10. In light of the historically high dependency of the economy on the mineral sector and of many episodes of volatility in commodity prices, the diversification of the economy is of high priority. In this regard, the Vice-President of Suriname, a former chairman of the Chamber of Commerce, has been tasked with coordinating the enhancement of the business environment. The Competitiveness Unit Suriname (CUS) was created under the Vice-Presidency to lead this process. Efforts currently underway focus on modernizing the legal framework for doing business. The Council of Ministers has recently approved draft laws on competition policy, limited liability companies, and electronic publication of the registration of new firms. Furthermore, 16 new laws in areas ranging from protection of intellectual property to access to finance for small and medium-sized enterprises (SMEs) are currently being drafted.

11. Global Competitiveness and Doing Business reports identify low access to financing as a key constraint for firms in Suriname. Given the links between access to finance and competiveness, the CUS elaborated a roadmap which identified three major areas for development. Initiatives in these three areas are already underway, including training programs for SMEs and support to banks’ own training programs focused on SMEs. In addition, a law on secured transactions has just been drafted and will pave the way for the creation of a registry of movable assets. Finally, a draft law for the establishment of a credit bureau is being finalized.

12. The Central Bank is spearheading financial education. It carries out several projects in this area on a regular basis, coordinated by its “Training Institute and Study Center”. Those projects target four groups: the young, the financial sector, SMEs, and the general public. The Central Bank has participated this year for the first time in the Global Money Week (GMW), an initiative of the Child and Youth Finance International Movement (CYFI) aimed at enhancing the financial capabilities of children and youth. The Bank was nominated for an award and was invited to share its experience on the CYFI’s high level stakeholder’s forum at the United Nations. Preparations for the 2015 GMW have commenced. This year, a financial literacy baseline study will be executed, which will result in a financial education strategic plan. The Central Banks of Suriname and Trinidad and Tobago have recently signed a memorandum of understanding regarding a “Knowledge Transfer” program aimed at financial education for SMEs. We encourage staff to focus on this issue in next year’s Article IV consultation.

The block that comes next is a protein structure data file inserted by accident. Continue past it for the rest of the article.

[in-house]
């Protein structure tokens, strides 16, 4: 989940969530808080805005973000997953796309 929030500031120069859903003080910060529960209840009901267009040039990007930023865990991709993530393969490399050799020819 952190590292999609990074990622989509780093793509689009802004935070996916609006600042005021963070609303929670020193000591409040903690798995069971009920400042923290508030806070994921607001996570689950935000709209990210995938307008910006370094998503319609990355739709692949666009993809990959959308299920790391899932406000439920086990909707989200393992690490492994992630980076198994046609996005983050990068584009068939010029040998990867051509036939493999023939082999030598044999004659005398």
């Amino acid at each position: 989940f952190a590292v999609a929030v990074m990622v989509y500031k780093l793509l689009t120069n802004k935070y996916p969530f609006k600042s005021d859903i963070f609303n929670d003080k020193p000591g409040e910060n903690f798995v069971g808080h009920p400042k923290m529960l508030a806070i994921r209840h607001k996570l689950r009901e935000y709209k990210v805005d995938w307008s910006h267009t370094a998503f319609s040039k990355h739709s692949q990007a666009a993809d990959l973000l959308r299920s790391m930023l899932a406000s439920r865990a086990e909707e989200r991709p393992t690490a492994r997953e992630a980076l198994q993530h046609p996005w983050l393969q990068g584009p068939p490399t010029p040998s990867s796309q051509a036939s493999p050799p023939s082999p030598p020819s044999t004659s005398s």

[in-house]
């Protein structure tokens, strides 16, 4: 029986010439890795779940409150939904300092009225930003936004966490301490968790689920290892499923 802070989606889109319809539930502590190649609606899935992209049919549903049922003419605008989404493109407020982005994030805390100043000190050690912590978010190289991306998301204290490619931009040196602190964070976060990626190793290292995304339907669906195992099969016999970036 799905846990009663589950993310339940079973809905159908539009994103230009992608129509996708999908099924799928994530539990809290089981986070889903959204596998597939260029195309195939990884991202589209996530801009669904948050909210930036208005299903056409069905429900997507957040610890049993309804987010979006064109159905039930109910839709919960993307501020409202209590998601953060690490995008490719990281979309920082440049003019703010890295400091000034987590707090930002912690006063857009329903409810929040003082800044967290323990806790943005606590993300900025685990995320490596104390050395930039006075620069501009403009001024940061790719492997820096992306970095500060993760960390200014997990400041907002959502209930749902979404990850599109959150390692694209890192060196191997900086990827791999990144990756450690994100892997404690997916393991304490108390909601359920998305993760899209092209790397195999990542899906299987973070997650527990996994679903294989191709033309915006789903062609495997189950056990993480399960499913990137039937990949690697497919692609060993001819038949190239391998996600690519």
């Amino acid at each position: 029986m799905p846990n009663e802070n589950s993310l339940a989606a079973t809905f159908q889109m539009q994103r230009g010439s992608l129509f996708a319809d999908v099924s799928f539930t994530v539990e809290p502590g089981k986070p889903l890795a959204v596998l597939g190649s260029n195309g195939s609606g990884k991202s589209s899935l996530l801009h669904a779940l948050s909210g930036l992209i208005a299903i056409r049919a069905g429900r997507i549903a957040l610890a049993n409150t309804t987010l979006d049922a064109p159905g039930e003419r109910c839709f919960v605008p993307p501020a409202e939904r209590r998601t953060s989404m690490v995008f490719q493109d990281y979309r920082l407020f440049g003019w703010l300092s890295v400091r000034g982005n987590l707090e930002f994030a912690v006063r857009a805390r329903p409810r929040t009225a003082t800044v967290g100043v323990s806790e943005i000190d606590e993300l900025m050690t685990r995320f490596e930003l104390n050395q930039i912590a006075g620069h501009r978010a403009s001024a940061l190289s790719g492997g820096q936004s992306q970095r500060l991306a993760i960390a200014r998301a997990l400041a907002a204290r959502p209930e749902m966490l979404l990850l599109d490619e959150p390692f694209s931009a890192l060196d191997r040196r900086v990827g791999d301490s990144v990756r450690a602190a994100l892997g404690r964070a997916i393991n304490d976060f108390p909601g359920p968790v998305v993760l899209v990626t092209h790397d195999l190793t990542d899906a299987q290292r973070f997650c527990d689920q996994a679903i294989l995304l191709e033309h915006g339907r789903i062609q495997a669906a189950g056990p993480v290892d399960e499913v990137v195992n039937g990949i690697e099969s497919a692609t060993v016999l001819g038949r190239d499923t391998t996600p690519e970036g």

13. Capacity building is a major and ongoing challenge for small states. The authorities highly appreciate the Fund’s training and technical assistance. Surinamese professionals have gained enormously from the support the Fund has provided in the field of statistics, monetary policy design, and others. Further capacity building efforts will be required in order to follow staff’s recommendations, including those from the FSAP. The Surinamese authorities will seek continued Fund’s technical support in their development endeavors.

The National Planning Office of Suriname projects real GDP growth at 3.5 percent in 2014.

Where the six letters stand for (C)apital adequacy, (A)sset quality, (M)anagement competence, (E)arning ability, (L)iquidity risk, and (S)ensitivity to market risk.